IRCG generals are masters at bluffing which is why they huff and puff so often. Having convinced Iranians they have no chance if they revolt, they've avoid putting it to the test.   I don't claim the regime is toothless but I do argue that,  if confronted intelligently, it's chances of victory are terrible-- much as a pack of hyenas take down a lion by going after his testicles.

In 2009 people insisted the regime had too many powerful weapons and would not hesitate to use them on its own people.   How many times did experts assure us that "any use of force will play into the regime's strength?"   Syrians proved such experts wrong.  Assad had better weapons and less terrain to cover.  Where is he now?  Iranians need to check out this passage from today's NY Times:

...many of the Syrian government’s most powerful weapons, including helicopter gunships, fighter jets and tanks, are looking less potent and in some cases like a liability for the military of President Bashar al-Assad....Rebels have turned part of Mr. Assad’s formidable arsenal on his own troops...

 Perhaps even more worrying to Mr. Assad, his military has come to rely more heavily on equipment designed for a major battle with a foreign enemy, namely Israel, rather than a protracted civil conflict with his own people. Close observers of his military say Syria is having trouble keeping its sophisticated and maintenance-intensive weapons functioning.

Admittedly, Assad was caught flat-footed when huge demonstrations broke out while Khanenei has had three years to get ready for whar is certain to come.  Yet as I noted in an earlier post, his approach has a major vulnerability as Syrians demonstrated.  Force his thugs out of the city and into Chechya-style tactics and he cannot survive. For the earlier post, See: 

Anti-protest tactics that worked in 2009 have a fatal flaw that Iranians failed to test


This "formidable" equipment resembles a tank in a jungle when employed in urban terrain.  If withdrawn for bombardment purposes,it will kill a minimum of enemies and a maximum or civilians, expend fuel and pricy weapons like water and provide the enemy with almost unlimited recruits (many drawn from one's own troops).  A guy I knew--a scout who was the first American soldier to cross the Rhine at Ramage--would laugh every time he described how a German tank wasted a whole shell firing at him. Obviously it missed.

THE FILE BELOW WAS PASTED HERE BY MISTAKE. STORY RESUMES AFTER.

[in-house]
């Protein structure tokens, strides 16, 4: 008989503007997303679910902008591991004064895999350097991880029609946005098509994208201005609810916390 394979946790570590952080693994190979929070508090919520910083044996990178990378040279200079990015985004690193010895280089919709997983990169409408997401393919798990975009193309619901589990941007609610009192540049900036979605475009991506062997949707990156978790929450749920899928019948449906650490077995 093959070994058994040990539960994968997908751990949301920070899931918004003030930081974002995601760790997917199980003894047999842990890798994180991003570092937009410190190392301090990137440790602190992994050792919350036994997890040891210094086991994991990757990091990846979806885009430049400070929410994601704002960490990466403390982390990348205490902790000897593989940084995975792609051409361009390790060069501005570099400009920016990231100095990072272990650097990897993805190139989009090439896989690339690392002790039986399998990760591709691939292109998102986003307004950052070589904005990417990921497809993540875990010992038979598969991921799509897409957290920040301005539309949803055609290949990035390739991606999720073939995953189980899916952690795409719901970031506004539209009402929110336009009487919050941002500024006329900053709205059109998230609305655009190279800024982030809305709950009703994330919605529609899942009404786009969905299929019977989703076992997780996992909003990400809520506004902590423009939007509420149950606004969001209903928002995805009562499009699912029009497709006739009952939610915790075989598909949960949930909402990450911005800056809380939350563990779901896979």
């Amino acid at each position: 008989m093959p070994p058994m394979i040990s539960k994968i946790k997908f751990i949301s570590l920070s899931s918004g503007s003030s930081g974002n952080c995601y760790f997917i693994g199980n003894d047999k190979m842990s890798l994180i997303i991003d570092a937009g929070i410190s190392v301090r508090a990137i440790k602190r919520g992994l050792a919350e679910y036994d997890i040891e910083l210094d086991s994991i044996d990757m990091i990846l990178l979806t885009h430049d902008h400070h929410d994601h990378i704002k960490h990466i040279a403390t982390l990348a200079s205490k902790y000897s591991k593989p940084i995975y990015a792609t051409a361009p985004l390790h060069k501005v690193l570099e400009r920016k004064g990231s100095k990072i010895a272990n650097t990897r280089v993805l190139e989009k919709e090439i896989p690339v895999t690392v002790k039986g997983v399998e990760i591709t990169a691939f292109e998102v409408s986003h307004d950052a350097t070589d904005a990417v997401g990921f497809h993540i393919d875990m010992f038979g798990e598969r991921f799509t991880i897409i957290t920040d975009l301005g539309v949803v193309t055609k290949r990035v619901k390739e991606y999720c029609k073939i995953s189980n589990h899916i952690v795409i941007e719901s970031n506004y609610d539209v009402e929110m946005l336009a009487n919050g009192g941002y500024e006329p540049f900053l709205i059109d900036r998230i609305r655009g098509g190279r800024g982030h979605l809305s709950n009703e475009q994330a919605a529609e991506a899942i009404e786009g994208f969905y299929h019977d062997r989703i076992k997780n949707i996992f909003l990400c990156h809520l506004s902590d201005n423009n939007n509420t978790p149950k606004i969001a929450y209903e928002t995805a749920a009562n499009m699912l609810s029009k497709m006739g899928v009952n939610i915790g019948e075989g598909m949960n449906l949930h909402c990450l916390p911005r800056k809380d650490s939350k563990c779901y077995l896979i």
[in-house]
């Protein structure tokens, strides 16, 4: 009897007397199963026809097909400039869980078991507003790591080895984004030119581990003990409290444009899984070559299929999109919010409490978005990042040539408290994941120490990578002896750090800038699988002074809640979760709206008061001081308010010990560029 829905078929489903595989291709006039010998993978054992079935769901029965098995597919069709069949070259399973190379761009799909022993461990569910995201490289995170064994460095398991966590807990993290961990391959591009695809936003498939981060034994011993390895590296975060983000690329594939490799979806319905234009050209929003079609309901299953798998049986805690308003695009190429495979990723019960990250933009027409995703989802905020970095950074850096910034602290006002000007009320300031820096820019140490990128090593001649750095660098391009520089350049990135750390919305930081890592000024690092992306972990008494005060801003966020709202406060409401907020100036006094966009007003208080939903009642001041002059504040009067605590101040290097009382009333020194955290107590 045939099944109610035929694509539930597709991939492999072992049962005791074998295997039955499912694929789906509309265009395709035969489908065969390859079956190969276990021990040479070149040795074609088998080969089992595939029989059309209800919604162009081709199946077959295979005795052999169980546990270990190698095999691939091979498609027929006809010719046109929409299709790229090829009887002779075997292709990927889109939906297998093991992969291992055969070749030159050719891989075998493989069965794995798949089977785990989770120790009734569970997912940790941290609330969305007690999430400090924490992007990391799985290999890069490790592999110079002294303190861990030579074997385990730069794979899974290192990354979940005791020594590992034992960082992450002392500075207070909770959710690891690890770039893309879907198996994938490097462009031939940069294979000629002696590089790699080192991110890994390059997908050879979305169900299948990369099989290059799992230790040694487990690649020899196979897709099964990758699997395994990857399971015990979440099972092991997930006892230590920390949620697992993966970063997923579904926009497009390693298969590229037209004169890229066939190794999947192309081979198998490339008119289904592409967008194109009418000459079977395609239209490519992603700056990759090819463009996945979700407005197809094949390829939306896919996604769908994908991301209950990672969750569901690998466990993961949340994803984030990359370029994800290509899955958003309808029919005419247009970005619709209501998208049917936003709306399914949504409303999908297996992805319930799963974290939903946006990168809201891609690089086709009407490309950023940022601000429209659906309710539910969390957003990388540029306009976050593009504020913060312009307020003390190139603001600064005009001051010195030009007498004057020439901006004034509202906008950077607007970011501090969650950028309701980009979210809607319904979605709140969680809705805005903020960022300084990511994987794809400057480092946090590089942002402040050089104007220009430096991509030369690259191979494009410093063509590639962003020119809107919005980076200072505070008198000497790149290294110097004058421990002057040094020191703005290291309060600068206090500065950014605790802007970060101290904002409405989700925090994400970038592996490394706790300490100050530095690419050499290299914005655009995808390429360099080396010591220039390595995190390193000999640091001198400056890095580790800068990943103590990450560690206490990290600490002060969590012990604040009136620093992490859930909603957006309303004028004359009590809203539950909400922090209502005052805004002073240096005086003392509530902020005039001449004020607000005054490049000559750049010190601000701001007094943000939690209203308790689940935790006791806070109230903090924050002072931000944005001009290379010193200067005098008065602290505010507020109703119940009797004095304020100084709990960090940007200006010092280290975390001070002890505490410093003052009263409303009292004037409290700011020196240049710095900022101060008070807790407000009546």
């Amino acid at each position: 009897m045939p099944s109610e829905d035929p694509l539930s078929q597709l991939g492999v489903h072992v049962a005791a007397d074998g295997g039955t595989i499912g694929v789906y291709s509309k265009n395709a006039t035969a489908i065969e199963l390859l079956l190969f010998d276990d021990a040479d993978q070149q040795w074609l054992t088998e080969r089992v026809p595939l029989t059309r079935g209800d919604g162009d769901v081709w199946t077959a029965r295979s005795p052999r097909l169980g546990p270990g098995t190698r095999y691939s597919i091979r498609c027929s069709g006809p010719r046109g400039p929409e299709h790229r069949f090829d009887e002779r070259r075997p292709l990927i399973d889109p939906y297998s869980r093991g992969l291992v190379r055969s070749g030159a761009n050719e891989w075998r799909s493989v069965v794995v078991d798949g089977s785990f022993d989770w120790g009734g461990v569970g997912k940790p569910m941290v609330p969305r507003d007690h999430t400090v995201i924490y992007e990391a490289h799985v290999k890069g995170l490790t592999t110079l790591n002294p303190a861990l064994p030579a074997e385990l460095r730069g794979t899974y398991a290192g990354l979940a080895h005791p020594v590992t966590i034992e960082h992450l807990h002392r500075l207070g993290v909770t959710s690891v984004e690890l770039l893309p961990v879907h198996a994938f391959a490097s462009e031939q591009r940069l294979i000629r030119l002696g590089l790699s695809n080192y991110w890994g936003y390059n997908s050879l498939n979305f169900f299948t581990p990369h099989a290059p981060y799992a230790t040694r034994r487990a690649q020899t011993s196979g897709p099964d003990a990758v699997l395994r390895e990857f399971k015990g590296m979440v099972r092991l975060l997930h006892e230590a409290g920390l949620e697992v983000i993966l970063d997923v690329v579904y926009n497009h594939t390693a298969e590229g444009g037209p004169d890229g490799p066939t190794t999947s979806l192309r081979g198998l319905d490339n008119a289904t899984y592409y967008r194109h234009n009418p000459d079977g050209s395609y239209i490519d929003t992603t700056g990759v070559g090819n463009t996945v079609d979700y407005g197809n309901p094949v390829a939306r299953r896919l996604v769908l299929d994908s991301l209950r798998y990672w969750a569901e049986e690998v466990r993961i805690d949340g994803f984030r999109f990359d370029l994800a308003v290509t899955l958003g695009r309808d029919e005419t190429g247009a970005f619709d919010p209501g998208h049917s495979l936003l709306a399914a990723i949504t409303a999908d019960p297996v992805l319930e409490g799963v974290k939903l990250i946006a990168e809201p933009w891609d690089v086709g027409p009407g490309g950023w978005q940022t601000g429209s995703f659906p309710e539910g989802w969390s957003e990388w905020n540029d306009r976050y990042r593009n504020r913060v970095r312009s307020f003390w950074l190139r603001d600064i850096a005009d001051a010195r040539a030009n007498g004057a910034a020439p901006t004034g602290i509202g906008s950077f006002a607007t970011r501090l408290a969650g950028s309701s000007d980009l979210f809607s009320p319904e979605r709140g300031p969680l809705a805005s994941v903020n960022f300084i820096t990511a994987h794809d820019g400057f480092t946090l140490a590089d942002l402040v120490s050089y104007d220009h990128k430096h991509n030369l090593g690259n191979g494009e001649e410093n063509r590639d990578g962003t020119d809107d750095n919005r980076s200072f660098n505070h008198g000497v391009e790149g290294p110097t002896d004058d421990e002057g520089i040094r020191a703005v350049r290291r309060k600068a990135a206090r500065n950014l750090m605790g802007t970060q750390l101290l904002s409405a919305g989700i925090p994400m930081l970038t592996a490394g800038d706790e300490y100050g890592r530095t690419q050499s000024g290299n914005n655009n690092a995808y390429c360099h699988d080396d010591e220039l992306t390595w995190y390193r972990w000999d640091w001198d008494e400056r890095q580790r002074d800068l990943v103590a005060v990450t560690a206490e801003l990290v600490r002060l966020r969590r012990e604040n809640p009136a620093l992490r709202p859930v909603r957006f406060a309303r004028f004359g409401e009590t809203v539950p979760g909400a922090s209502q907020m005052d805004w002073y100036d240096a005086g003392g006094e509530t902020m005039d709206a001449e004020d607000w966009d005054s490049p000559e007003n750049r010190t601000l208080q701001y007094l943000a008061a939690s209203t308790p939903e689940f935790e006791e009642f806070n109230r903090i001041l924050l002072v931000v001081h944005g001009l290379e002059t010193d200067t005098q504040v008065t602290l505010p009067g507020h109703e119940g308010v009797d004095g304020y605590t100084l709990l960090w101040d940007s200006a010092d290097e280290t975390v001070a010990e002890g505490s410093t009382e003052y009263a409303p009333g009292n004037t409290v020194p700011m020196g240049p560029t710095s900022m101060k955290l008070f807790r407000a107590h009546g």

A perfected version of the the successful tactic used by Khamenei in 2009 will nevertheless remain vulnerable to lightly armed defectors.  A sweet dose of Stalingrad tactics will force the mullahs into Chechya mode.

The Times report confirms one from The Guardian (UK) posted on July 27.  See: //iranian.com/main/news/2012/07/27/syrian-army-supply-crisis-has-regime-brink-collapse-say-defectors

Here's a portion of the Times report which is very rich in deails:

The strain is likely to grow more acute as the government depends on helicopter gunships to extend its reach to parts of the country rendered impassable to logistics convoys and even armored vehicles by the rebels’ improvised bomb

 Analysts said Syria’s fleet of Mi-25 Hind-D attack helicopters, which numbered 36 at the start of the conflict, is insufficient to hold back rebels as the number of fronts, from Aleppo and Idlib in the north to the suburbs of Damascus in the south and Hama and Homs in the center of the country, continues to proliferate.

Maintenance technicians are struggling to keep the machines aloft in an intense campaign and in the searing heat and sand associated with summer desert war. Estimates are that only half his fleet can be used at a given time, with some helicopters cannibalized for spare parts and Mr. Assad dependent on supplies from Russia.


The Times also provides a stat I haven't seen anywhere:-1100 Syrian troops KILLED in July.  Injuries are surely many times that. Many of those will be hors de combat.   Throw in defections and the regime likely lost as many as 10,000 troops in July.  

With its most loyal troops getting hammered in Aleppo while much of th country remains under attack, how many will it lose in August? Will Aleppo have falled to the rebels as September opens?  What effect wlll all this have on regime defections?  Meanwhile,  over 60 percent of regime forces are confined to barracks as unreliable.   The 5th Armored Division is getting pounded and can't be everywhere. See: